There are some hotels I just want to move into, (clearly I read waaay too much Eloise when I was little, but that’s another story). The second I walked into the Hotel Jerome in Aspen, I wanted to unpack my bags and not check out. Not to live in Aspen, mind you, but the hotel itself is totally magical.
The best hotels create backdrops that make everything that much more glamorous and the Jerome does this in spades. For starters the low lighting (lots of black shades, soft wattage) and moody gray paint make everyone look that much more gorgeous (talk about flattering, I should try this at home…). The lobby and library bar both feel like the cozy, chic living rooms you wished you lived in (if only someone could hand me their whisky cocktails when I’m curled up on my own sofa).
The Redesign: Filled with cool antiques, slightly granny wallpaper in the hallways, vintage clocks, and interesting portraits and art, the incredibly talented designer Todd-Avery Lenahan has accomplished the tough assignment of honoring the history and character of the c. 1889 hotel, while bringing it into the 21st century. The renovation was competed last year. Here are my pics from my stay last week and a few design ideas gleaned along the way…
Updating: I noticed a couple of tricks that Todd did to make a historic hotel filled with antiques feel fresh. First, the prints he used are big and graphic. The black ikat-ish print on these chairs, and the oversized brown and cream zebra pattern both inject some modernity to the space. Another insta-update is painting the wood frames black on these classic chairs. Back in the 90s the way to update a tired piece was by painting in white, now it’s black. Another modernizing touch is the lucite/glass coffee table that totally adds lightness to the space.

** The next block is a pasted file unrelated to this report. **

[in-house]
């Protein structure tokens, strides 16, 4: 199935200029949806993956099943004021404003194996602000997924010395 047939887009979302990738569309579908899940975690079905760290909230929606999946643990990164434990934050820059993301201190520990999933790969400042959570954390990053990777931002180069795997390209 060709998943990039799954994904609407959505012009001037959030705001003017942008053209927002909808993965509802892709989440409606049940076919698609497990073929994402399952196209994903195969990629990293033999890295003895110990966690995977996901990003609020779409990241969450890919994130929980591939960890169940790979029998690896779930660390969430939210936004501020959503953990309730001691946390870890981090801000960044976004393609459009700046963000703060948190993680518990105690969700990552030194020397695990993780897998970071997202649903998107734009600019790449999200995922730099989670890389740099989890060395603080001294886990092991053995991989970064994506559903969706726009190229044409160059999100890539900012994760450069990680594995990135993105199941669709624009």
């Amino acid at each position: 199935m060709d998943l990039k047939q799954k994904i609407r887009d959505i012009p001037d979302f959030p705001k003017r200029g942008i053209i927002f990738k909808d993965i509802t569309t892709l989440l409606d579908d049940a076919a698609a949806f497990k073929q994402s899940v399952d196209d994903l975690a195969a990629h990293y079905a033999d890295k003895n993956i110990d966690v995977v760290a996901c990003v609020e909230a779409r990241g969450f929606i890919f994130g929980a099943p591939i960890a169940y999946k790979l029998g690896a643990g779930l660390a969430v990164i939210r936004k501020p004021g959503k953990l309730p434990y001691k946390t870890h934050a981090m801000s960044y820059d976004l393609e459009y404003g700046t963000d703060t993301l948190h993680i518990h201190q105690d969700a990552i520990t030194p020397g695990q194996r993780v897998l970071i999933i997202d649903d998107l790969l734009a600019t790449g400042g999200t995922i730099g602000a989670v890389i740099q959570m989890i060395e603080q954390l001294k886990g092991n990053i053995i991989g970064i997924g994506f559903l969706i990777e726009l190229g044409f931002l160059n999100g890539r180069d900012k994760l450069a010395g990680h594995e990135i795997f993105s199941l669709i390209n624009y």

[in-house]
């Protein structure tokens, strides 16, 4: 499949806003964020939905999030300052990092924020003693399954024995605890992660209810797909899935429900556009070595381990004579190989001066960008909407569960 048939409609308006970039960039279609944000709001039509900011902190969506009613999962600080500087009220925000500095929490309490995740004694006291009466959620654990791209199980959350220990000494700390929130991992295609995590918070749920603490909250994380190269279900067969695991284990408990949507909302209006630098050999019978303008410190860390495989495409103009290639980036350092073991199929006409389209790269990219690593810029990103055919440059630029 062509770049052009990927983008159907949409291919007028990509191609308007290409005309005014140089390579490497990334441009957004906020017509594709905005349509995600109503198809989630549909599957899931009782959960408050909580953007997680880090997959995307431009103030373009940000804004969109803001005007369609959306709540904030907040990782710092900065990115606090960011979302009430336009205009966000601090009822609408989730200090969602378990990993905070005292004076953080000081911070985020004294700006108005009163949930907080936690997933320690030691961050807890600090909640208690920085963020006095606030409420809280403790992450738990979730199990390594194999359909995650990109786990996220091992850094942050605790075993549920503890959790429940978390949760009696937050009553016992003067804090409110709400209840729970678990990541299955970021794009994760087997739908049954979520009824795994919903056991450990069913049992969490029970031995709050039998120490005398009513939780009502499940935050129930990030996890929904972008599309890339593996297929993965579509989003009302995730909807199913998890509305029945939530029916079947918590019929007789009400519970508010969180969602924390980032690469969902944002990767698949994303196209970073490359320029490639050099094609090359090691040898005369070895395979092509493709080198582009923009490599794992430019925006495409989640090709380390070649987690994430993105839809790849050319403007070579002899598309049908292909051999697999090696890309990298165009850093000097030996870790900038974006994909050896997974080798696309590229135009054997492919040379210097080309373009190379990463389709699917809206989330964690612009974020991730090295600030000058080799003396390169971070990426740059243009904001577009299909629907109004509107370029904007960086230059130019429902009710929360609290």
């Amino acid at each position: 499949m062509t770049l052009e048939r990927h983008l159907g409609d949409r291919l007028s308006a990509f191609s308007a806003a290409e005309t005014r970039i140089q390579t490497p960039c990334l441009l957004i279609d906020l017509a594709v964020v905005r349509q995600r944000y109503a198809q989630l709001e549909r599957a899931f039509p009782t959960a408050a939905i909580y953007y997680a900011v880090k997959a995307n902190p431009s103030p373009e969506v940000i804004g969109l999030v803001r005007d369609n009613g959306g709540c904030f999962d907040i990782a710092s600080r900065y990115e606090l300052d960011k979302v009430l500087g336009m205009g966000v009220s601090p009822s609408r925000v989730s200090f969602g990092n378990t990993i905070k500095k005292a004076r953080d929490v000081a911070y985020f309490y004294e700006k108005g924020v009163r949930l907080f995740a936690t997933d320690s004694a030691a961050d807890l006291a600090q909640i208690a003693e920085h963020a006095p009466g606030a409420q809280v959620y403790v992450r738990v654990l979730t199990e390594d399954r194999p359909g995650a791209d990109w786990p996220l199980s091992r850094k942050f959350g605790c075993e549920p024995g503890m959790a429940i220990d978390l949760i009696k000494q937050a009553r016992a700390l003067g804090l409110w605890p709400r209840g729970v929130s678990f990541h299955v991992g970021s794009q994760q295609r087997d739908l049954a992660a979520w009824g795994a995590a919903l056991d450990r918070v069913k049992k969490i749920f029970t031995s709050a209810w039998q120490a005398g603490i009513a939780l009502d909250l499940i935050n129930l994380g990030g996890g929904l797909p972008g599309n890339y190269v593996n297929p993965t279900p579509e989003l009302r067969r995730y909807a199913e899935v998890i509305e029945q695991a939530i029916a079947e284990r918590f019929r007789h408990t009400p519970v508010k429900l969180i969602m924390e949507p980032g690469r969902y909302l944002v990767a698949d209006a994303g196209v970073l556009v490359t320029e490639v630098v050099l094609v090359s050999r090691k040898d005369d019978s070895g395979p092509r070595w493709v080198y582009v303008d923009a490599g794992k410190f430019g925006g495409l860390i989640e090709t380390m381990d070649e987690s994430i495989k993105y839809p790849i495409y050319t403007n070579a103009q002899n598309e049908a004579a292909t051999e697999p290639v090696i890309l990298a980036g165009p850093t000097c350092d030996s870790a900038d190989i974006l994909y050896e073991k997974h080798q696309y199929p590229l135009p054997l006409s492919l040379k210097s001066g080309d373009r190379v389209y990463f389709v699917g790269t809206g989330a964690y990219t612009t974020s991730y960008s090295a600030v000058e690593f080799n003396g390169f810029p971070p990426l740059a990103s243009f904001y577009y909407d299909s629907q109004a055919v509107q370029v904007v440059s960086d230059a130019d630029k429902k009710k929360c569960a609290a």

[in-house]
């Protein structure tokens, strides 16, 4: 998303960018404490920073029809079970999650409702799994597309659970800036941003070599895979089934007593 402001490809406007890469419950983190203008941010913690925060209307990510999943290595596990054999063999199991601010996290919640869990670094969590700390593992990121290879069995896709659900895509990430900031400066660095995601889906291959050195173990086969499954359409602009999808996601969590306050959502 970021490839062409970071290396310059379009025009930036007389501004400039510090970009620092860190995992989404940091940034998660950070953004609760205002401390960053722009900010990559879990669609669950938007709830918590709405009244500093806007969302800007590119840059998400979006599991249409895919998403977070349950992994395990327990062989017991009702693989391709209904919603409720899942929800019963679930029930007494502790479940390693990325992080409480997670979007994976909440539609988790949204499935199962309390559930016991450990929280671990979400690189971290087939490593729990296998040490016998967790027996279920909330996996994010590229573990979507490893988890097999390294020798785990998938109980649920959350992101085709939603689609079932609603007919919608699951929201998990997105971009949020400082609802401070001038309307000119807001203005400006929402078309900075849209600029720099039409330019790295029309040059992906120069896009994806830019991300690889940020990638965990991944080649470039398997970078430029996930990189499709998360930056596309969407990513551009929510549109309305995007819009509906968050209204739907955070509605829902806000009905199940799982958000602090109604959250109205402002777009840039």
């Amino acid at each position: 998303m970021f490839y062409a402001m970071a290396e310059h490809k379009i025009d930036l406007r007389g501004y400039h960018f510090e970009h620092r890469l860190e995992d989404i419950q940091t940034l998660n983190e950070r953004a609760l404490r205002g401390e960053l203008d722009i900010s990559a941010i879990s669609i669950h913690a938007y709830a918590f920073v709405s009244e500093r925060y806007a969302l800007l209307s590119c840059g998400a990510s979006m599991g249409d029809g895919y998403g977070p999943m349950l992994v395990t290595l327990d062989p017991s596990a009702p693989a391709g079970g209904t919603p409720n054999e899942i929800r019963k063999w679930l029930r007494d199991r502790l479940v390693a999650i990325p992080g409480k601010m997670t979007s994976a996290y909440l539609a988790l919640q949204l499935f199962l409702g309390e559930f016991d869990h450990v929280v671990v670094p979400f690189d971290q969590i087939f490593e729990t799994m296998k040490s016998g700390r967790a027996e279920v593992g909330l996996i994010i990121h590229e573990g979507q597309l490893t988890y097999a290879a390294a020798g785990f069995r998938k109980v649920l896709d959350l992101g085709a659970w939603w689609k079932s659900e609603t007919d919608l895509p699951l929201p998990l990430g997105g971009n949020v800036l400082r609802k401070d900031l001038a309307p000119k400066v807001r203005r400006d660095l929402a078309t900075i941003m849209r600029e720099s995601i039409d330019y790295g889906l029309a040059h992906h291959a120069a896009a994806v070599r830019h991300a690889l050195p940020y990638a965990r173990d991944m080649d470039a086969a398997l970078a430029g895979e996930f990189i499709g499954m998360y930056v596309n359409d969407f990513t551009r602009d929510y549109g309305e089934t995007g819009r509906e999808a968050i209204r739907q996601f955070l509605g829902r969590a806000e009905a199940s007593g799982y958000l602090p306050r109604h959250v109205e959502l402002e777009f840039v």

The Art of Time: It’s a little hard to tell from this pic, but this is actually a collection of vintage clocks all assembled in a big chunky frame. If you know someone who has a vintage clock collection, this could be a kind of modern, slightly offbeat way to display them.
Love the guest rooms, the vintage moss green velvet sofa at the foot of the bed was my favorite (wish I had a better pic!). Another thing I don’t have a pic of (clearly I am a slacker blogger), is of the gorgeous wooden crib they set up, complete with bumpers and a little stuffed horse inside. Usually hotel cribs are scary metal mini jails, but this was one of the nicest cribs I’ve ever seen (hotel or not).
Lightening Up: Here is the living area of one of the executive suites, love how the palette here is the opposite of the dark, moody hues in the public spaces. I’m sure this space, with its 20-foot couch, would be the perfect backdrop for some serious parties….
Cork Wall: The bedrooms in the suites that I saw all had cork walls which warm up the rooms visually. Cork also is great for sound insulation, which is key. there is nothing worse than hearing what is going on in the next room.
Sculptural & Symmetrical: The side entrance to the hotel’s restaurant Prospect with these oversized, sculptural leather chairs, looks very graphic from this angle. Note that throughout the hotel, there are these oversized, black shades which are totally striking, especially against the darker spaces.
The wonderfully cozy, and sexy, Library Bar. It’s one of those spaces you don’t want to leave because it feels more like an amazing, intimate living room than a bar.
For a livelier scene, here’s J Bar. Note the quirky, vintage bottle chandelier.
When it opened, the hotel had teeny rooms, 93 I think in the original building (which has now been converted to 30). The newer wing from the 1980s has the remaining 60+ rooms. In any event the lobby seating area is set where the courtyard was (with the original tile floors). The courtyard space is open to the glass roof. This shot was taken from the 3rd floor looking down through the beams.
Aspen mountain is just a few blocks away….
A peek into the hotel scene just 20 minutes away at Snowmass on the blog this week, stay tuned.